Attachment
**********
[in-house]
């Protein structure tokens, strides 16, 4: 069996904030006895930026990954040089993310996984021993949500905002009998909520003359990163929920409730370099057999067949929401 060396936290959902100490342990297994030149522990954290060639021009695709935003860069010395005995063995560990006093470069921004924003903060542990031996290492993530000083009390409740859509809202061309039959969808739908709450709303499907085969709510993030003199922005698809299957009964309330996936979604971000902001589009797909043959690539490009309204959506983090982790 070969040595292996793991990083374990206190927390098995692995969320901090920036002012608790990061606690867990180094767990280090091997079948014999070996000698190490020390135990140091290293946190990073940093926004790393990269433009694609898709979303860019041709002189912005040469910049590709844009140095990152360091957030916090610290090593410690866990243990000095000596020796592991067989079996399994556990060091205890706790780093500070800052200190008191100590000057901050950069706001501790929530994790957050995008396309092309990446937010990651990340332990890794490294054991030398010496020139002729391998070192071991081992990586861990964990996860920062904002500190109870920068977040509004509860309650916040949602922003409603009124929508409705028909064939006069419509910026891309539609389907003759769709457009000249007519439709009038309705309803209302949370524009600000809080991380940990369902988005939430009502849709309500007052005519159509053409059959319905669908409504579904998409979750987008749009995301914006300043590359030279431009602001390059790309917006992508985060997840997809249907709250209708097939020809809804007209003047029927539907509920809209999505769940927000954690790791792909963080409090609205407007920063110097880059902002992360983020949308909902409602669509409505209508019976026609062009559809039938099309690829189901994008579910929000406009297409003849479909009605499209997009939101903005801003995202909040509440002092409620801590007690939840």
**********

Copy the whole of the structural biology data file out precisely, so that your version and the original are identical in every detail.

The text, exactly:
[in-house]
């Protein structure tokens, strides 16, 4: 069996904030006895930026990954040089993310996984021993949500905002009998909520003359990163929920409730370099057999067949929401 060396936290959902100490342990297994030149522990954290060639021009695709935003860069010395005995063995560990006093470069921004924003903060542990031996290492993530000083009390409740859509809202061309039959969808739908709450709303499907085969709510993030003199922005698809299957009964309330996936979604971000902001589009797909043959690539490009309204959506983090982790 070969040595292996793991990083374990206190927390098995692995969320901090920036002012608790990061606690867990180094767990280090091997079948014999070996000698190490020390135990140091290293946190990073940093926004790393990269433009694609898709979303860019041709002189912005040469910049590709844009140095990152360091957030916090610290090593410690866990243990000095000596020796592991067989079996399994556990060091205890706790780093500070800052200190008191100590000057901050950069706001501790929530994790957050995008396309092309990446937010990651990340332990890794490294054991030398010496020139002729391998070192071991081992990586861990964990996860920062904002500190109870920068977040509004509860309650916040949602922003409603009124929508409705028909064939006069419509910026891309539609389907003759769709457009000249007519439709009038309705309803209302949370524009600000809080991380940990369902988005939430009502849709309500007052005519159509053409059959319905669908409504579904998409979750987008749009995301914006300043590359030279431009602001390059790309917006992508985060997840997809249907709250209708097939020809809804007209003047029927539907509920809209999505769940927000954690790791792909963080409090609205407007920063110097880059902002992360983020949308909902409602669509409505209508019976026609062009559809039938099309690829189901994008579910929000406009297409003849479909009605499209997009939101903005801003995202909040509440002092409620801590007690939840």